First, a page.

Eva-Maria Houben – OrgelbuchMarch 23, 2013
One of what I think totals ten recent releases by the German composer Eva-Maria Houben, Orgelbuch is the one amongst them not released on her own new Diafani label, appearing instead at the end of last year on Wandelweiser. Orgelbuch is an intriguing release. For the composition of the work Houben has prescribed three sets of fourteen manual and/or pedal stops for the pipe organ, which she plays here herself. There are fourteen bicinia, trios and quatuors here. Not being an expert on matters of the church organ, I am not sure how much these settings completely prescribe the music heard here, but I am assuming, from what my ears are telling me, that a bicinium involves just two notes, a trio three, and a quatuor, four, though it would appear that one note can be played in different octaves. The various pieces then selected for this release utilise these simple raw materials to form short works that have something of a rigorous minimalism about them- shortish pitches each of roughly the same length within each piece placed alongside one another, almost like the simple, stark modernism of early Dutch typography, drawing beauty from the juxtaposition of simple elements arranged in near-rhythmic patterns and the negative spaces between them.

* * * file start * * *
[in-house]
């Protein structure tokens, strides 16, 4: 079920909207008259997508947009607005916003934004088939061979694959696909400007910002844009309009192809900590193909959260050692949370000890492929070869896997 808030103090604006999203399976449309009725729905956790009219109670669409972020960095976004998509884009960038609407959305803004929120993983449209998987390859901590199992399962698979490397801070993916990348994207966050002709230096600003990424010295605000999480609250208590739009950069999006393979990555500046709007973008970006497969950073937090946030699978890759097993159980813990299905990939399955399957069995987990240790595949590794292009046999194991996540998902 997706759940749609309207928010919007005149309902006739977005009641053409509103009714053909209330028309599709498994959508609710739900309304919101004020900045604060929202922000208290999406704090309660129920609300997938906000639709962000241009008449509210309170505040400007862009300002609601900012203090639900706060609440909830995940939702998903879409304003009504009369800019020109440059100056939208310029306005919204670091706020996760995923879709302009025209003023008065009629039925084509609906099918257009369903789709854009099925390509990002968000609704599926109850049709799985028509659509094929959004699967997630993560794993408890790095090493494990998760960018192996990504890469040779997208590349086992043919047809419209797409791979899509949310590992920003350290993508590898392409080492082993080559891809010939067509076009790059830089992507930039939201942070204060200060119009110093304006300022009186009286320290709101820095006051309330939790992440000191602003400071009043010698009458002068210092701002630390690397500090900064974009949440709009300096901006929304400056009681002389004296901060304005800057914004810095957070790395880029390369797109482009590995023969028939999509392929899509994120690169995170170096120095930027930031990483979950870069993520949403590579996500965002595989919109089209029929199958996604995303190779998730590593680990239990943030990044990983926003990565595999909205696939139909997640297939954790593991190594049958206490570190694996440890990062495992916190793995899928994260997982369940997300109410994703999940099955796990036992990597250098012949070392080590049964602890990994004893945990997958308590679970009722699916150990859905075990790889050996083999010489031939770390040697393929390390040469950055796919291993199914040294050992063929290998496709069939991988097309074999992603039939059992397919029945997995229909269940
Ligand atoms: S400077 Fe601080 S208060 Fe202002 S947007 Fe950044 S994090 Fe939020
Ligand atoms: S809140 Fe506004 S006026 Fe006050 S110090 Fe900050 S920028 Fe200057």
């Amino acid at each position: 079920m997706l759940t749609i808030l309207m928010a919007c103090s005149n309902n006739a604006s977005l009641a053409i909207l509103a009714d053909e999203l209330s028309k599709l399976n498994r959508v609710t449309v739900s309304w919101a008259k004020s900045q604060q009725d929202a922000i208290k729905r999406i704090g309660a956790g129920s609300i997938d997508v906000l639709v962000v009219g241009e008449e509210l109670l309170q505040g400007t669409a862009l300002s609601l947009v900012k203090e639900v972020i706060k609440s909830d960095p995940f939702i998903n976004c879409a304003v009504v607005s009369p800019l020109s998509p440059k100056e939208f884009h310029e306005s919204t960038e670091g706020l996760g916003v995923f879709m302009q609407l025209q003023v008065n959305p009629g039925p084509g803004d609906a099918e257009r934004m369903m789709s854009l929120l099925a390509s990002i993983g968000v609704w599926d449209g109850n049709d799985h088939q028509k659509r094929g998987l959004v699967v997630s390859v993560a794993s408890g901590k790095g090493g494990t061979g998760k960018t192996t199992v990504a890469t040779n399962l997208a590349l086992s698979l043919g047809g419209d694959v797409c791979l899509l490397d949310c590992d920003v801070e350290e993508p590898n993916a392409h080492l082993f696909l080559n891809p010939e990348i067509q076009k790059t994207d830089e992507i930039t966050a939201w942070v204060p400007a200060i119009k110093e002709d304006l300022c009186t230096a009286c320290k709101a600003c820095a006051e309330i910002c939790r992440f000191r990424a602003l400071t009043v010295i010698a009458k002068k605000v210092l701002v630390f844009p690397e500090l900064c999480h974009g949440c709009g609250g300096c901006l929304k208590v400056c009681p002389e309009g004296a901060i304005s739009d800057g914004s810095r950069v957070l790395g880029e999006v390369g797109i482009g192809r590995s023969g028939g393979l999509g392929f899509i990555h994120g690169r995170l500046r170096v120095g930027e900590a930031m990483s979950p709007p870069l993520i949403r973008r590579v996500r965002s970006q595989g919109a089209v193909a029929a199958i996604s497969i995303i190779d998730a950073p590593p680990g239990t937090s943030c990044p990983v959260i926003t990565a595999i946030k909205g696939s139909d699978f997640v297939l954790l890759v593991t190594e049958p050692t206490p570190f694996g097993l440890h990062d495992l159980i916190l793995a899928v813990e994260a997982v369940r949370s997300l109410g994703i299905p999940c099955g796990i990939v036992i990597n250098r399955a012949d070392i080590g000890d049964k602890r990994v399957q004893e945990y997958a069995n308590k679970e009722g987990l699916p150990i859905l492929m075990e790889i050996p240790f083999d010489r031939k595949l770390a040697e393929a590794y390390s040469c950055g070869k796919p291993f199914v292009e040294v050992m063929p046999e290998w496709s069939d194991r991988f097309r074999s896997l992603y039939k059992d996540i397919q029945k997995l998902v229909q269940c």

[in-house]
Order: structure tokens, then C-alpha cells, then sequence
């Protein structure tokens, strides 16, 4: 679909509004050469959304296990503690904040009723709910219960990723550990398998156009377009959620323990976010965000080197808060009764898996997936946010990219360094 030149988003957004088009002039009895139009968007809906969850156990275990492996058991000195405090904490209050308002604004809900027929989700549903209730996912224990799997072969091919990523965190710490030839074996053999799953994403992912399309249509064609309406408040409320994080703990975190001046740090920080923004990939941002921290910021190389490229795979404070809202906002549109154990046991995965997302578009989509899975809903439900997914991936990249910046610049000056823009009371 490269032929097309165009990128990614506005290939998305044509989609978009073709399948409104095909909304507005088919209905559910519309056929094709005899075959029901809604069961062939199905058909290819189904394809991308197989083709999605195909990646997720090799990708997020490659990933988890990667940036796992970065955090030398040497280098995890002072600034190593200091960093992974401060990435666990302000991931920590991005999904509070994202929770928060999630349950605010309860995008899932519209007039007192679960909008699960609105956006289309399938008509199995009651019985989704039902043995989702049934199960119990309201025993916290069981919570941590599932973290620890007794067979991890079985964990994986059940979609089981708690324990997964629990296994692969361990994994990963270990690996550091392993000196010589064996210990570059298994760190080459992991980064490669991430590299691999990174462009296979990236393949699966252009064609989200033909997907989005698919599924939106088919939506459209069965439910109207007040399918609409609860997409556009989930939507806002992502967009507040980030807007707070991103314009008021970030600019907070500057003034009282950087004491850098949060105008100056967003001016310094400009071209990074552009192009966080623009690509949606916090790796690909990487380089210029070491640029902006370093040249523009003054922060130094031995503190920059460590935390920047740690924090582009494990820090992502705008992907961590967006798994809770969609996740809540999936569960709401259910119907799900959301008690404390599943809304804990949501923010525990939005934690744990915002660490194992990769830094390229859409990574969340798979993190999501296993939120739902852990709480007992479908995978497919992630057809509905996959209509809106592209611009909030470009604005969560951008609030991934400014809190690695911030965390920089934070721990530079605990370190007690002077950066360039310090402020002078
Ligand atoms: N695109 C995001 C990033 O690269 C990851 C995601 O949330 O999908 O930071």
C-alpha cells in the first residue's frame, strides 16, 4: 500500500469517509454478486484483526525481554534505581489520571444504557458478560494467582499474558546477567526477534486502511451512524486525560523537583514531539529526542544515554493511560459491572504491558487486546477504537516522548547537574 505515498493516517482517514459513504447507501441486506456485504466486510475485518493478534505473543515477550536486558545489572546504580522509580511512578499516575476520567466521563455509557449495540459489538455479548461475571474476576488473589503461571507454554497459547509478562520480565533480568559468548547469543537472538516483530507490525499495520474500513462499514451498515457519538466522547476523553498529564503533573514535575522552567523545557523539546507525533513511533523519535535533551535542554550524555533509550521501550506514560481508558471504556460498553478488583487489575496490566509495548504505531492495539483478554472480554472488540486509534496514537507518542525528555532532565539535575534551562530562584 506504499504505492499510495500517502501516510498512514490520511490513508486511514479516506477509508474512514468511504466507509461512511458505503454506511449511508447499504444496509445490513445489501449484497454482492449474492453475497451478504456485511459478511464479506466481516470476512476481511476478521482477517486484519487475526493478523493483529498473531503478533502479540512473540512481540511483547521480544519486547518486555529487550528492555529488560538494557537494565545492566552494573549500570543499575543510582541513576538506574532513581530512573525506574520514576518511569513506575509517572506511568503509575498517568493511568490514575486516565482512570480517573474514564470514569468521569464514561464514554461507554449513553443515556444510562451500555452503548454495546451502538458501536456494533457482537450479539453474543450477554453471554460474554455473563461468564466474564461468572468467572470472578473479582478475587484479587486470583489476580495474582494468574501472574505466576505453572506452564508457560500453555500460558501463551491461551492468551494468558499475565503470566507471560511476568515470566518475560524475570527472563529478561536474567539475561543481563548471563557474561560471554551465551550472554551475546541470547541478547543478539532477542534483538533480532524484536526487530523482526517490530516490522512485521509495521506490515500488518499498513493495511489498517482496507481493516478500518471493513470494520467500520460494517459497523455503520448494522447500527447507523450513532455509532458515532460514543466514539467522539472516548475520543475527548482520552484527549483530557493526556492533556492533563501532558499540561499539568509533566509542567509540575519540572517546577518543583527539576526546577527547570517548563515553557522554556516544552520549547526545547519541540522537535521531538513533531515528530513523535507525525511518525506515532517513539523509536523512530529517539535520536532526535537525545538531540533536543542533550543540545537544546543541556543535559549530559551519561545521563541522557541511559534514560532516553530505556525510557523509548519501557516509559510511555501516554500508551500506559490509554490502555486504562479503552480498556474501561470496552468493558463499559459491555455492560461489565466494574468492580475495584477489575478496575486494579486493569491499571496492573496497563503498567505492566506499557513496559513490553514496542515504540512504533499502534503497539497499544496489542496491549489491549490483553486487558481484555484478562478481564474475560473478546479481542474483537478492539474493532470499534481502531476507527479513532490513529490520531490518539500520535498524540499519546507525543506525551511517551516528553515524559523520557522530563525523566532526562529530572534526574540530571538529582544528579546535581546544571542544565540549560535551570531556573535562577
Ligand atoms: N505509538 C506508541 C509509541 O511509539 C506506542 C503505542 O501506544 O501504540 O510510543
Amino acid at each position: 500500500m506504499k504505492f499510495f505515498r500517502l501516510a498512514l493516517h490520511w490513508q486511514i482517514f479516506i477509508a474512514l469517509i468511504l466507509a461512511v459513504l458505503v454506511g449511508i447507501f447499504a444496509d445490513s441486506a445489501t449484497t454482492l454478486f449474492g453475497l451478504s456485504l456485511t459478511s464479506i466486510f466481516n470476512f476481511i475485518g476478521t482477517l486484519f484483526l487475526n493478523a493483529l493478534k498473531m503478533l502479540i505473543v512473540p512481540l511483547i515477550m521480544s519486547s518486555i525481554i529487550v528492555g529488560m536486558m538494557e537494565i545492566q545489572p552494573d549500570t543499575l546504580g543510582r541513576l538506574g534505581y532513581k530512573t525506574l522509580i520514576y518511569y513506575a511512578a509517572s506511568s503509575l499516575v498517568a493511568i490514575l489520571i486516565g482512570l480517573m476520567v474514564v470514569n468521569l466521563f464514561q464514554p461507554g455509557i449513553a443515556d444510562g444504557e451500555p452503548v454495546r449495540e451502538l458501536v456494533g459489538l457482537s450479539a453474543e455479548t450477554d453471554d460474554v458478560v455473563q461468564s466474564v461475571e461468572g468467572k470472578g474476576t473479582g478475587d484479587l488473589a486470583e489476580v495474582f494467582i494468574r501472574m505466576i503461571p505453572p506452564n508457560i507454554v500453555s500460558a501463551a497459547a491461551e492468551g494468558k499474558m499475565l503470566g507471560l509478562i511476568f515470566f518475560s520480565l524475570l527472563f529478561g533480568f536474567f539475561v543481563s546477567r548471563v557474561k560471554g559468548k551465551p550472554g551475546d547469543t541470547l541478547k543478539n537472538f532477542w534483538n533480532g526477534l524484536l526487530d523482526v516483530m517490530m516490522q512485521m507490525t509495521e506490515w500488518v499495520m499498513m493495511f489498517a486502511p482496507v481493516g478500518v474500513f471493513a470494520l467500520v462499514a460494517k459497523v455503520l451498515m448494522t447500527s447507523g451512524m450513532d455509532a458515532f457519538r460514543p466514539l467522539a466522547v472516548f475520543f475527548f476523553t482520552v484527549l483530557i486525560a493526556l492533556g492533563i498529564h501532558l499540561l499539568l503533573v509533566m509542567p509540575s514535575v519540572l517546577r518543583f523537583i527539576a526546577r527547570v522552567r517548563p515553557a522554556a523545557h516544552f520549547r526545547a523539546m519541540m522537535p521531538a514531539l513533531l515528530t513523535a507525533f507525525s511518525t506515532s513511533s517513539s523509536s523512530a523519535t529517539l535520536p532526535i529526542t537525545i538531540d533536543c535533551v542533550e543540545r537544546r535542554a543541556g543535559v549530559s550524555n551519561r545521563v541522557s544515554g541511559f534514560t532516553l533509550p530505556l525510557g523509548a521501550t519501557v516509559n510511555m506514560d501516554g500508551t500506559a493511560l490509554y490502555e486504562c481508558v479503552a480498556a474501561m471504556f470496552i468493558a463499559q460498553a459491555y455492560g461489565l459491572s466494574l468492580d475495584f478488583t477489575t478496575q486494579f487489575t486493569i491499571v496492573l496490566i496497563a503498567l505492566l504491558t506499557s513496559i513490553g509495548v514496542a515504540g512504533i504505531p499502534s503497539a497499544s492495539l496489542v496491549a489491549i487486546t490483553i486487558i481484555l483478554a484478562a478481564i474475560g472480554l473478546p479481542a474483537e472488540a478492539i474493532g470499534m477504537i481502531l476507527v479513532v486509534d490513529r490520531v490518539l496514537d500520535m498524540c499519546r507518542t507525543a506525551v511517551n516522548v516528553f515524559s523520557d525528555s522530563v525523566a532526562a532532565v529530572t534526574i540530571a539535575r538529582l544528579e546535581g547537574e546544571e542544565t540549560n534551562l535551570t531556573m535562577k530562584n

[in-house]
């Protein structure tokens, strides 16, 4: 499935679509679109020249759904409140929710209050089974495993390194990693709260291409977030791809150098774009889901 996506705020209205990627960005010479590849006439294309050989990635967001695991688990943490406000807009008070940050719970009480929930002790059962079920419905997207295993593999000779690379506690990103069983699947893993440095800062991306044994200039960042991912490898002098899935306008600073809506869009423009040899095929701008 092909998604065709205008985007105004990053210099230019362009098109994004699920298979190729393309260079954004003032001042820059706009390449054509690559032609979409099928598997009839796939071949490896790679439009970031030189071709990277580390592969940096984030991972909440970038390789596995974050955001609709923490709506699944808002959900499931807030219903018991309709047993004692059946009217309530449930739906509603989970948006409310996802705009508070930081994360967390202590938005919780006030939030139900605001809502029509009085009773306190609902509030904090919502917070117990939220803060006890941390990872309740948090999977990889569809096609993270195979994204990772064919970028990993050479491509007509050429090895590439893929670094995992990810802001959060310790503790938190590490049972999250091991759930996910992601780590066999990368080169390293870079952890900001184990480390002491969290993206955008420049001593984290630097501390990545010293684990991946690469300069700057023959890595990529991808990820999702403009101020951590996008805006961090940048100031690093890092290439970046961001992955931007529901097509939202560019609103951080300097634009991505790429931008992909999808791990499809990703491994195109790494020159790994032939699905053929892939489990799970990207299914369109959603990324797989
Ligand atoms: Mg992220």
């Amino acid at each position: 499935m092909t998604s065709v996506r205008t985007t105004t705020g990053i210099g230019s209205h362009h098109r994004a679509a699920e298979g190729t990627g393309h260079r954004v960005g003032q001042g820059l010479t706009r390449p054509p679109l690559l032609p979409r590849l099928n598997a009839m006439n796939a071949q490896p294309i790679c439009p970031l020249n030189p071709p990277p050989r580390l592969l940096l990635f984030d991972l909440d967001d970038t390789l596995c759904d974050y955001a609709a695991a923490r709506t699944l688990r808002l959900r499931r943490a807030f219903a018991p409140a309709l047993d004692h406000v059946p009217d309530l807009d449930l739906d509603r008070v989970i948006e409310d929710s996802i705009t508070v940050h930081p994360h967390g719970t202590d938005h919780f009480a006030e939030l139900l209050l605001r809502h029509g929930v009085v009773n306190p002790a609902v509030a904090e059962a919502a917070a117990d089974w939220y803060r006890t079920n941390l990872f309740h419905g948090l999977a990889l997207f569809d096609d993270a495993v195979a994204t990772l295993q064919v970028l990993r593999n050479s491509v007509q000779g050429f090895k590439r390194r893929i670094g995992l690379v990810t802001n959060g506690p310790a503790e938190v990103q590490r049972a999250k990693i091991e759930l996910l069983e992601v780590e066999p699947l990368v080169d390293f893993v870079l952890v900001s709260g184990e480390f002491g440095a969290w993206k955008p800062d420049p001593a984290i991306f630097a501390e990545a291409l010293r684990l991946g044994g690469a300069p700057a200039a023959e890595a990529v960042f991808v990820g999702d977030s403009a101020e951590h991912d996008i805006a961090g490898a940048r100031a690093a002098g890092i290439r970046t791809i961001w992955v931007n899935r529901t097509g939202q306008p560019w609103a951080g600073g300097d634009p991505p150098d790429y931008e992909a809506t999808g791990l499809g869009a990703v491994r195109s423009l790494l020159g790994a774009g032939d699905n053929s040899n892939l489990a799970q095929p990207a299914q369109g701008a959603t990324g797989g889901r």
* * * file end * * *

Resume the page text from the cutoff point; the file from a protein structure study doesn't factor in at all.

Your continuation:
So the fourteen pieces chosen here from the possible forty-two are each quite different, each similar, but also containing its own individuality. The semi-mathematical constraints placed upon the compositions then force the music into a strange, almost inhuman space. There are repeating forms in each of the works, pitches standing alone, sometimes undercut by another, sometimes them both sounding together, but never more than four notes and often, as with the five bicinia here, just two notes, sometimes sitting neatly adjacent to one another, sometimes careering off of each other at angles. There is a clinical feel to the album, a kind of stark inevitability to the music, that once a piece begins, and its few elements are clear, then there is nowhere else for the music to go apart from rotate slowly, so letting the various elements collide, combine and separate again. In places the album feels like systems music, and yet, beyond the restrictions placed upon the number of stops to be used, the placement of notes has been freely composed by Houben. As Webern and companions restricted themselves through serialism, so Houben attempts something similar, even more restrictive here, and so that the resulting music has a kind of haunting beauty to it, an almost alien simplicity around how the soft, warm notes reflect of one another. Strange, almost unsettling music then, but at the same time oddly enchanting and thoroughly beautiful. Nine more discs to go…